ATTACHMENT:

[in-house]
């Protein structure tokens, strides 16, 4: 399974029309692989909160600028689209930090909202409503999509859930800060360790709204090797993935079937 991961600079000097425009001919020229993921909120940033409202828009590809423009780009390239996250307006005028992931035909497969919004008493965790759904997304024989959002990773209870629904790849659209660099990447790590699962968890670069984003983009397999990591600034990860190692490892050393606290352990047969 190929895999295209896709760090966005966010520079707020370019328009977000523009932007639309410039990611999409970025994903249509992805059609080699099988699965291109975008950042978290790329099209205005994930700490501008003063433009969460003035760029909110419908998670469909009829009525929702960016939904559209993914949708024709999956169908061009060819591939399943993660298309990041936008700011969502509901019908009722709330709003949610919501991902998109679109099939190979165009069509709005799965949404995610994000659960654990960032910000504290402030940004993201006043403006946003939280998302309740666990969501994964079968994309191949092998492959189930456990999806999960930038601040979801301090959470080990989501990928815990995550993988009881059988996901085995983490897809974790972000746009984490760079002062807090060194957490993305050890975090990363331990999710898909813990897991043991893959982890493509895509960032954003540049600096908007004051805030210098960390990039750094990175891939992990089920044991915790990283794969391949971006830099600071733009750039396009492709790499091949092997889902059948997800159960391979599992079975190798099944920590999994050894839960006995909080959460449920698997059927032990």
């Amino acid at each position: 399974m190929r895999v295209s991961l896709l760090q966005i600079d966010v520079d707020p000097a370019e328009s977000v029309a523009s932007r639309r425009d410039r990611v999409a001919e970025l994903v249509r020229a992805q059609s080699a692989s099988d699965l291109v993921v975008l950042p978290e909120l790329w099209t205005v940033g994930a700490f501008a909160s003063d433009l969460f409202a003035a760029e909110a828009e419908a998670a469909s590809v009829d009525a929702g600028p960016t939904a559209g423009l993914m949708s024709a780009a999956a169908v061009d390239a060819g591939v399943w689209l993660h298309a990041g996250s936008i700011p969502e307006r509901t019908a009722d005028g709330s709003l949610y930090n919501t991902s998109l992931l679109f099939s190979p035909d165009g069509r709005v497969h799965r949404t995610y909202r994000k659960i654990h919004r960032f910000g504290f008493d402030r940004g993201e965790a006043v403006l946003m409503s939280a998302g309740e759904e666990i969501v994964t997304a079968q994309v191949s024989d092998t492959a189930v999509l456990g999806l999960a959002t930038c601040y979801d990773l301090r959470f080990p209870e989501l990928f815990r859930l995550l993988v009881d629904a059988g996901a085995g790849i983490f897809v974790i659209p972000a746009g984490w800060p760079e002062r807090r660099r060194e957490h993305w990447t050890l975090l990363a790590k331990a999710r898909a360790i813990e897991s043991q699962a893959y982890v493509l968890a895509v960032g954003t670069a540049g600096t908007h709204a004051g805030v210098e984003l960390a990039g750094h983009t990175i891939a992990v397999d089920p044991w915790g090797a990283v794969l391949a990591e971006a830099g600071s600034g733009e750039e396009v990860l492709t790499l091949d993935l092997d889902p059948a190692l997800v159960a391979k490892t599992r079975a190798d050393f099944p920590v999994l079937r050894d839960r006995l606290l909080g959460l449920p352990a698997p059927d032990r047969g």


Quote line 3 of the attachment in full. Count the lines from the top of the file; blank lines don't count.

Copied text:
């Amino acid at each position: 399974m190929r895999v295209s991961l896709l760090q966005i600079d966010v520079d707020p000097a370019e328009s977000v029309a523009s932007r639309r425009d410039r990611v999409a001919e970025l994903v249509r020229a992805q059609s080699a692989s099988d699965l291109v993921v975008l950042p978290e909120l790329w099209t205005v940033g994930a700490f501008a909160s003063d433009l969460f409202a003035a760029e909110a828009e419908a998670a469909s590809v009829d009525a929702g600028p960016t939904a559209g423009l993914m949708s024709a780009a999956a169908v061009d390239a060819g591939v399943w689209l993660h298309a990041g996250s936008i700011p969502e307006r509901t019908a009722d005028g709330s709003l949610y930090n919501t991902s998109l992931l679109f099939s190979p035909d165009g069509r709005v497969h799965r949404t995610y909202r994000k659960i654990h919004r960032f910000g504290f008493d402030r940004g993201e965790a006043v403006l946003m409503s939280a998302g309740e759904e666990i969501v994964t997304a079968q994309v191949s024989d092998t492959a189930v999509l456990g999806l999960a959002t930038c601040y979801d990773l301090r959470f080990p209870e989501l990928f815990r859930l995550l993988v009881d629904a059988g996901a085995g790849i983490f897809v974790i659209p972000a746009g984490w800060p760079e002062r807090r660099r060194e957490h993305w990447t050890l975090l990363a790590k331990a999710r898909a360790i813990e897991s043991q699962a893959y982890v493509l968890a895509v960032g954003t670069a540049g600096t908007h709204a004051g805030v210098e984003l960390a990039g750094h983009t990175i891939a992990v397999d089920p044991w915790g090797a990283v794969l391949a990591e971006a830099g600071s600034g733009e750039e396009v990860l492709t790499l091949d993935l092997d889902p059948a190692l997800v159960a391979k490892t599992r079975a190798d050393f099944p920590v999994l079937r050894d839960r006995l606290l909080g959460l449920p352990a698997p059927d032990r047969g």